I finally saw Toy Story 3 this afternoon, and was incredibly heartened the whole time by it, not least by the fact that the most compelling, original, emotional, profound movie to come out of Hollywood this year was, once again, a cartoon.
Where friendship has been the signature theme of this series (made most clear in Randy Newman’s theme song, “You’ve Got a Friend In Me”), this entry plumbs the relatively-uncharted depths of that territory far deeper–this is the best movie about family since The Incredibles.
As the film starts, there’s a separation crisis as Andy grows up and prepares to leave behind his beloved childhood toys. The toys are anxious, and the film has some terrifically realistic back and forth feelings from the toys about loyalty in the face of seeming abandonment. Woody, our hero, is steadfast in his belief: they have a responsibility to Andy, and if he wants them boxed up in the attic, then that’s where they should be. In sickness and in health, for richer or for poorer, for better or for worse.
But the best commentary on the subject comes from the villain, Lotso. When he’s introducing the toys to the day care center (a family oriented subject all in itself, which is blessedly portrayed in an ambivalent light), he amazes them with the wonders of a revolving door of kids with whom to share brief encounters of playing, in a never-ending cycle of casual pleasure. The icing on this cake is his grand pronouncement that, “No owners means no heartbreak.” Get what this symbolizes? The toys, tired of the emotional strain of commitment and loss, welcome the opportunity to indulge in a fantasy playland of, for lack of a better parallel, free love. Sure, the relationships are shallow, but there are no painful risks involved.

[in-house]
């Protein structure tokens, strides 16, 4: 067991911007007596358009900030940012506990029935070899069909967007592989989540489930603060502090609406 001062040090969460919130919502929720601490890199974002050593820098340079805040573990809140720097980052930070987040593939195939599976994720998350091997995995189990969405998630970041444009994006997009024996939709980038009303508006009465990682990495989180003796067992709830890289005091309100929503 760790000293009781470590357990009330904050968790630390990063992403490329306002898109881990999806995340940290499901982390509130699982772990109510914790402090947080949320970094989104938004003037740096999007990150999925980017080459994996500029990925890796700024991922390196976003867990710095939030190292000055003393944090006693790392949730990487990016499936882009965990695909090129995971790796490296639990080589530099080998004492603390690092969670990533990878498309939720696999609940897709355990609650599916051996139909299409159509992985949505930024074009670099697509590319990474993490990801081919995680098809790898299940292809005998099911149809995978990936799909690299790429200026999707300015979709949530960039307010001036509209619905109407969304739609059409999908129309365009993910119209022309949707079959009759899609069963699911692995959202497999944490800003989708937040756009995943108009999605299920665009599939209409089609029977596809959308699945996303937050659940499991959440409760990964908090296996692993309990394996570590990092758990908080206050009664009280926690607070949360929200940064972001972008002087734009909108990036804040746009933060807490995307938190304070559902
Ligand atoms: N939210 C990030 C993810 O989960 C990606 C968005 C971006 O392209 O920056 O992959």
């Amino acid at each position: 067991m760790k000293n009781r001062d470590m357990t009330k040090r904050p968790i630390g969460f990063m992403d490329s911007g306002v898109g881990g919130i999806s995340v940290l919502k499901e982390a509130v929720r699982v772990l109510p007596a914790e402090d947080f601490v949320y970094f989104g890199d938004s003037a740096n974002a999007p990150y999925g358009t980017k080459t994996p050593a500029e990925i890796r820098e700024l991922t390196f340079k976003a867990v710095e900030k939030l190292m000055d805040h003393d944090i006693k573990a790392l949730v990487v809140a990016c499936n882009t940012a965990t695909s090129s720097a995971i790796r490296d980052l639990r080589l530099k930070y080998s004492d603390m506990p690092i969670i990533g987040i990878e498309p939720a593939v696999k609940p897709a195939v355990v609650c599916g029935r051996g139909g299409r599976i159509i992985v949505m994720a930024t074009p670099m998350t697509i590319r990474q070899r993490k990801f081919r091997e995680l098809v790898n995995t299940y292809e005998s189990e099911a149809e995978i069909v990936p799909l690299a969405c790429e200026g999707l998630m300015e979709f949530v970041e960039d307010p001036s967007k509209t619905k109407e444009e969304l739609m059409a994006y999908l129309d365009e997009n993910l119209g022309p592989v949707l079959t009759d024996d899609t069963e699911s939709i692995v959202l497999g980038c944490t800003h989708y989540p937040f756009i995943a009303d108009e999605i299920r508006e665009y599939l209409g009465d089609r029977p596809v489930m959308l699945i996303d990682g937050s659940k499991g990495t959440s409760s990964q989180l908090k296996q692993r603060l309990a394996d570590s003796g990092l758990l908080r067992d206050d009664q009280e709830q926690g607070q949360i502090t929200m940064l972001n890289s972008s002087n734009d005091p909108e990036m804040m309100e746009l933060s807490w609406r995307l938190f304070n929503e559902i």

Lotso is the anti-Woody, who is dedicated to sticking it out in his relationship with Andy, regardless the work involved in maintaining it.
And if Lotso sounds like a happy-go-lucky man-child from Jersey Shore, then wait until we see the hopeless rage that underlies his philosophy. In a confrontation later in the film, when Woody defiantly risks all to get back to Andy with his friends, Lotso tries to convince him, “Do you think you’re special, Cowboy? You’re a piece of plastic! You were made to be thrown away!”
Such is the angry despair that gives birth to the wild life of the irresponsible. Lotso’s hedonism is nothing more than empty nihilism, after all. For him, having transient play partners is the way to live because life has no meaning, anyway: we’re all just garbage waiting to die.
Lotso may be the most tragic character since Lear.
(Incidentally, I think the writer may have missed a great opportunity for Lotso. His anger stems from being replaced after he was lost. Instead of remaining hurt because he finds this to be evidence of love’s weakness, he could have learned later on that the little girl tried to replace him because she loved him so much, she couldn’t stand being without him. Talk about emotionally complex! Daisy could have entered Toy Story’s neurotic fray, and Lotso could have started on the path to redemption.)
In the end, Woody and his friends reject the day care center and the box, in favor of a new long-term relationship with a single partner. As Andy passes on (to a new stage of life), the toys choose to enjoy the real, lasting satisfaction of developing a permanent bond with one child. The circle of life continues with a new, monogamous family.
Because that’s the way it’s meant to be.
Pingback: Toy Story, Like a Hen Gathereth Chicks, | Junior Ganymede
Pingback: Toy Story, Like a Hen Gathereth Chicks | Times & Seasons